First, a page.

17 Thai Dishes and Drinks You Need To Try
Thai restaurants have gained popularity around the world, primarily due to the cuisine’s strong flavors and diverse ingredients. While simplicity is emphasized in many international cuisines, Thai food is not one of them — dishes often include a laundry list’s worth of ingredients, and they harmonize to create impressive (and delicious) results.
Check out 17 of our favorite Thai dishes and drinks before hopping a flight to Bangkok or heading to your local Thai spot to give them a try.
Nuea daet diao kaphrao thot
A dish that’s frequently consumed with alcoholic beverages, nuea daet diao kaphrao thot is sun-dried beef that’s subsequently deep-fried. It’s mixed with crispy fried basil, and served alongside a spicy dipping sauce.
Khao man kai
The Thai version of Hainanese chicken rice, khao man kai is not often seen on Thai menus in the West. The dish is created by topping garlic-steamed rice with sliced chicken, chicken broth, and served alongside a spicy sauce.
Khao tom kui
Khao tom kui is plain rice congee. Often accompanied by various side dishes, the affordable dish is typically eaten for breakfast. Other variations of the dish include meats and green onion as well.
Kai yang originated in Laos and northeastern Thailand (namely Isan), but can be found all over Thailand today. The dish, marinated (and heavily seasoned) chicken grilled over charcoal, is typically served with som tum and sticky rice.
Found in many Thai restaurants, laap pet is another northeastern Thai dish. It’s minced duck (served either cooked or raw), typically seasoned with fish sauce, lime juice, and other aromatics before being mixed with chili and mint. Sticky rice is the usual accompaniment.
Yam pla duk fu
Yam pla duk fu is an Isan dish consisting of crispy fish (pla duk) and spicy mango salad. The salad is typically served in a bowl separate from the fish, allowing the fish to remain crispy.
Sai krok Isan
One of northern Thailand’s most famous foods, sai krok Isan is a sausage made from salted ground pork, chopped garlic, and glutinous rice. The sausages are left to ferment for several days before grilling, giving them a distinct flavor.
One of Thailand’s more popular salads, som tam is made from unripe papaya mixed with lime, chili, salt, fish sauce, and sugar. Traditionally, the ingredients are pounded together with a mortar and pestle.
Kor moo yang
Not the most complex dish in terms of ingredients, kor moo yang is seasoned and marinated charcoal-grilled pork neck. Another Isan dish, it’s typically served with a chili-based dipping sauce.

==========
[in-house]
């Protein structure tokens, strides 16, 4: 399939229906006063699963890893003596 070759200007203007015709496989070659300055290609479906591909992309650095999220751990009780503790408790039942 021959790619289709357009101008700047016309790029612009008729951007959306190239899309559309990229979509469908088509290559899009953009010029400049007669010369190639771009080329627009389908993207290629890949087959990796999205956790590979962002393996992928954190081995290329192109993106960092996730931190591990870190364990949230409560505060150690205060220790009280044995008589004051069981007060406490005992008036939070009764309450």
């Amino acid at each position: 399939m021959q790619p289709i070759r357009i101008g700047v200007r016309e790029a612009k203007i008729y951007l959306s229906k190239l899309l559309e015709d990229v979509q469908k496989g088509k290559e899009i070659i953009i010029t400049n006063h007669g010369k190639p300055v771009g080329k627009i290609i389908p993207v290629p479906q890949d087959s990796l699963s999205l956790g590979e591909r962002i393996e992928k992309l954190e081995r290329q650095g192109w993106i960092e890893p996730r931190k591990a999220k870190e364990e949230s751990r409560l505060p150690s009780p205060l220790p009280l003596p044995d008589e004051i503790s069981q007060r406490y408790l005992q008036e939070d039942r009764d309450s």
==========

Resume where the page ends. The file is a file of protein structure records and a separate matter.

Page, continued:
Khao nia mamuang
A dish served at both restaurants and street stalls while mangos are in season, khao nia mamuang is made from sweet sticky rice and mangos. The glutinous rice used in this dish is typically sweetened by adding coconut milk.
Kaeng khiao wan
A dish seen both in the West as well as Thailand, kaeng khiao wan is a central Thai dish meaning “sweet green curry.” The dish’s base comes from coconut milk and green chilies, from which it derives its name.
Roti kluai khai
Seen in street stalls, roti kluai khai is a type of “pancake” filled with banana and egg (which are fried inside the roti). The food is often sweetened with condensed milk and sugar, or topped with chocolate syrup.
Tod man pla
Tod man pla is a dish consisting of deep-fried minced fish mixed with red curry paste, long-beans, and kaffir lime leaves. It’s typically served with a sweet dipping sauce.
Khanom tom is created by boiling glutinous rice flour, sugar, coconut cream, and other ingredients. After being boiled, the balls are rolled in grated coconut. The dish is served as a street food.
The inspiration for Red Bull, Krating Daeng is a sweet (much sweeter than its world-famous counterpart), non-carbonated energy drink found in Southeast Asia. The beverage’s ingredients include water, cane sugar, caffeine, taurine, inositol, and B-vitamins.
Known as Thai iced tea in English, cha yen is a strong Ceylon tea. Mixed with a multitude of ingredients, cha yen is sweetened, chilled, poured over ice, and served with milk. It’s often seen consumed from a plastic bag.
Thailand’s number-one selling beer, Chang’s alcohol by volume is over 6% when brewed for local consumption. When exported, that figure drops to 5%. It’s not uncommon to see the beer being consumed from a 640ml bottle.